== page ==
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Rev. Anne-Marie Zanzal: “Build your team as your build your business”

Build your team as your build your business. My team includes my partner, web designer, social media expert, and my own coach. It is paramount that if you are going to work as a coach to have your person to talk with and to process your work. A coach needs a coach. Many successful people reinvented […]

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Build your team as your build your business. My team includes my partner, web designer, social media expert, and my own coach. It is paramount that if you are going to work as a coach to have your person to talk with and to process your work. A coach needs a coach.


Many successful people reinvented themselves in a later period in their life. Jeff Bezos worked in Wall Street before he reinvented himself and started Amazon. Sara Blakely sold office supplies before she started Spanx. Dwayne “The Rock” Johnson was a WWE wrestler before he became a successful actor and filmmaker. Arnold Schwarzenegger went from a bodybuilder, to an actor to a Governor. McDonald’s founder Ray Croc was a milkshake-device salesman before starting the McDonalds franchise in his 50’s.

How does one reinvent themselves? What hurdles have to be overcome to take life in a new direction? How do you overcome those challenges? How do you ignore the naysayers? How do you push through the paralyzing fear?

In this series called “Second Chapters; How I Reinvented Myself In The Second Chapter Of My Life “ we are interviewing successful people who reinvented themselves in a second chapter in life, to share their story and help empower others.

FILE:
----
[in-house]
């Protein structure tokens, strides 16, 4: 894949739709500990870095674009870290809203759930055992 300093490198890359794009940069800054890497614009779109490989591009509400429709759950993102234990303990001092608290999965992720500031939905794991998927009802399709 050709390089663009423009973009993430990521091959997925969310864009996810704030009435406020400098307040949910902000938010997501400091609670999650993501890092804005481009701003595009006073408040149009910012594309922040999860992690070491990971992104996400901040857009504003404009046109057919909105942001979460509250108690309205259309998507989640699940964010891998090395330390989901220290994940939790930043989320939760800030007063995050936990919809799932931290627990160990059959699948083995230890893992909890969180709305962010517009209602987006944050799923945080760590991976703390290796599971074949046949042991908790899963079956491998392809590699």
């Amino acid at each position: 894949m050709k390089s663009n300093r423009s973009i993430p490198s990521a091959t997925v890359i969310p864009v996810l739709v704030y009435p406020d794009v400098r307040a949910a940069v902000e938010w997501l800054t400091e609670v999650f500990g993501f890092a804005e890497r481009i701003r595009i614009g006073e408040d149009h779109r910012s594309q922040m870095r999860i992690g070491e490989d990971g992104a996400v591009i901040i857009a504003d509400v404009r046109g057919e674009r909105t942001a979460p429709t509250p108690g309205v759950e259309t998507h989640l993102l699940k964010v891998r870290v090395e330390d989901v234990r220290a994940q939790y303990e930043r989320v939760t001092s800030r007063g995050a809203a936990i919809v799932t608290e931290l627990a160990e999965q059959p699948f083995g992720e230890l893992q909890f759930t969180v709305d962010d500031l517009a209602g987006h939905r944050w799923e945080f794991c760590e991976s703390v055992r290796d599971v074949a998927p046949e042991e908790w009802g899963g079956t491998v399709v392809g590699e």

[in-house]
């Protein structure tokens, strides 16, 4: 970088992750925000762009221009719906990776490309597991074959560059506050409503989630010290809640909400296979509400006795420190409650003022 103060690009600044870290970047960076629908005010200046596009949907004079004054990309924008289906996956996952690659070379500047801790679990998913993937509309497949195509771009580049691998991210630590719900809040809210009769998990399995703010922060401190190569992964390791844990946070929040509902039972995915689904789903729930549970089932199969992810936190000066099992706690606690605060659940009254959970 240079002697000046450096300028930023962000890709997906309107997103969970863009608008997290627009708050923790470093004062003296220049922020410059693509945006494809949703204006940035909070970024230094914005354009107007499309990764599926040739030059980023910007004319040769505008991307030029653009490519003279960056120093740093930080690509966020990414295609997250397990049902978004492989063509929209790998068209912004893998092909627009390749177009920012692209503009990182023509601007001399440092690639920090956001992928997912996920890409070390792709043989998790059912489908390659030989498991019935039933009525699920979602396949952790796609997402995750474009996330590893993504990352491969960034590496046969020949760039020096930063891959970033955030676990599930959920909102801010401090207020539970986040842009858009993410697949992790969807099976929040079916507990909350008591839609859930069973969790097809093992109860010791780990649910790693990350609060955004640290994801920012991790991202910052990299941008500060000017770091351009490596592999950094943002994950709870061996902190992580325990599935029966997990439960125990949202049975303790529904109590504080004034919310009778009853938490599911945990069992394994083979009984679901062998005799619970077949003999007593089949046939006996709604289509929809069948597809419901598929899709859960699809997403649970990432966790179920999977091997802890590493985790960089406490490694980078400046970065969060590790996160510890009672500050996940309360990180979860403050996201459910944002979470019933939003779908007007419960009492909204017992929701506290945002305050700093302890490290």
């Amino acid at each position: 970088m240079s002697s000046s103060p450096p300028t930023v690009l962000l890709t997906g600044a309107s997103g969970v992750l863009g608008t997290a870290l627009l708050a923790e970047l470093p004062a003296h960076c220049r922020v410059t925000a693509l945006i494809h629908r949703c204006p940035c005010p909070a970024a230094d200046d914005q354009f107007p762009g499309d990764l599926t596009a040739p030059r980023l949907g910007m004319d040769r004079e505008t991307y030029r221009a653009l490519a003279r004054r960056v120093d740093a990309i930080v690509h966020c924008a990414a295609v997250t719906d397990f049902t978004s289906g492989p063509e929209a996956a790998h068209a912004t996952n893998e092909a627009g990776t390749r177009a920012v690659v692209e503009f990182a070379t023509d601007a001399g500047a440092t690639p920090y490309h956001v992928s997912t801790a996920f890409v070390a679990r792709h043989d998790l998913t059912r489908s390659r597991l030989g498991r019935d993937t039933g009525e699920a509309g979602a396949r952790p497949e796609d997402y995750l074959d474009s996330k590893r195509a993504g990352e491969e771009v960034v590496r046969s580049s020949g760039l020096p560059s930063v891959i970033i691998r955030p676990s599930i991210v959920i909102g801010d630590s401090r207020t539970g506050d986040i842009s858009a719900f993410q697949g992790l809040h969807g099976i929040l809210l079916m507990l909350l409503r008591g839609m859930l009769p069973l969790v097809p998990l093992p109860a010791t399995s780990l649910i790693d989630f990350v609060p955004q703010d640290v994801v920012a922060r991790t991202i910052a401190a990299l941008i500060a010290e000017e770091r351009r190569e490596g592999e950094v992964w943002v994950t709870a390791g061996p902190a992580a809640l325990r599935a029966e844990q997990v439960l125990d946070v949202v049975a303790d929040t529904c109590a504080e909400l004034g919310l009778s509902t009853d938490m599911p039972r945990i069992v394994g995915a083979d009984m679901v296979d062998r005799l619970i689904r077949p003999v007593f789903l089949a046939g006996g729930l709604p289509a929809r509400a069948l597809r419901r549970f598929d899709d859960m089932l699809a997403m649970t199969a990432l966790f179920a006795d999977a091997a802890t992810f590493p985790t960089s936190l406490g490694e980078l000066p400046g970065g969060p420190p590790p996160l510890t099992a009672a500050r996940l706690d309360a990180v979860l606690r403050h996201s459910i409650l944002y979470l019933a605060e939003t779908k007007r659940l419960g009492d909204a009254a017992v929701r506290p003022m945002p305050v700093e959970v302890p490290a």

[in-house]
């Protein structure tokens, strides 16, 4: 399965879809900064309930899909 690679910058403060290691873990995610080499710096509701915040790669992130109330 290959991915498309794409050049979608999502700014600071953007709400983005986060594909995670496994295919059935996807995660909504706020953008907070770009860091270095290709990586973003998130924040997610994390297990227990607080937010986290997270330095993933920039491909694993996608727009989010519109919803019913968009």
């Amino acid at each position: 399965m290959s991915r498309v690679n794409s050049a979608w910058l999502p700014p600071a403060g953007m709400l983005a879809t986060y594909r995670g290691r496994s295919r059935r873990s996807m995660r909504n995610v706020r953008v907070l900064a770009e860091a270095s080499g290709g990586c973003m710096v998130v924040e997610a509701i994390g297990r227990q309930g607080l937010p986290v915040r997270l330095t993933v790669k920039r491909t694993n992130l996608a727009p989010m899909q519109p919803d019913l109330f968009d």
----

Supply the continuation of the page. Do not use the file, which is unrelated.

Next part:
As a part of this interview series, I had the pleasure of interviewing Rev. Anne-Marie Zanzal, M.Div.

Rev. Anne-Marie Zanzal, M.Div came out as a lesbian at fifty-two and now coaches people coming out later in life to the LGBTQIA+ community. She is a graduate of Yale Divinity School, Hartford Seminary, a hospice chaplain, grief counselor and an ordained minister in the United Church of Christ. She is also a blogger, author, community builder, speaker, partner and mom.


Thank you so much for doing this with us! Before we start, our readers would love to “get to know you” a bit better. Can you tell us a bit about your childhood backstory?

I grew up in Connecticut, a child of the seventies and eighties. I am the youngest of five children by nine years, therefore I have the unique experience of being both a youngest and only child. My father struggled with alcoholism so my home life was chaotic. Books were my companions and my Catholic school upbringing brought me both solace and order amidst the chaos of my home life and an opportunity to excel in academics. This experience formed me in many wonderful and not-so-wonderful ways.

Can you please give us your favorite “Life Lesson Quote”? Can you share how that was relevant to you in your life?

My life lesson quote is a question, a challenge, by the poet Mary Oliver in her poem The Summer Day, “Tell me, what is it you plan to do with your one wild and precious life?”

The beginning of my life transformation began after the birth of my fourth, and unexpected child, at thirty-nine. His birth made me realize it was my life and it was the catalyst for me to ask the above question. Like many people in mid-life I began a process to become who I was created to be, not who I was told to be. The steps of this path took me a circuitous root through seminary to chaplaincy and ordination. It was over a ten year process for me and when I was ordained I finally was able to acknowledge my sexuality. Not because of my faith journey, but because I finally had space in my brain to seriously consider the decision to come out. I want to be very clear the choice was not about my sexuality, the choice was about coming out.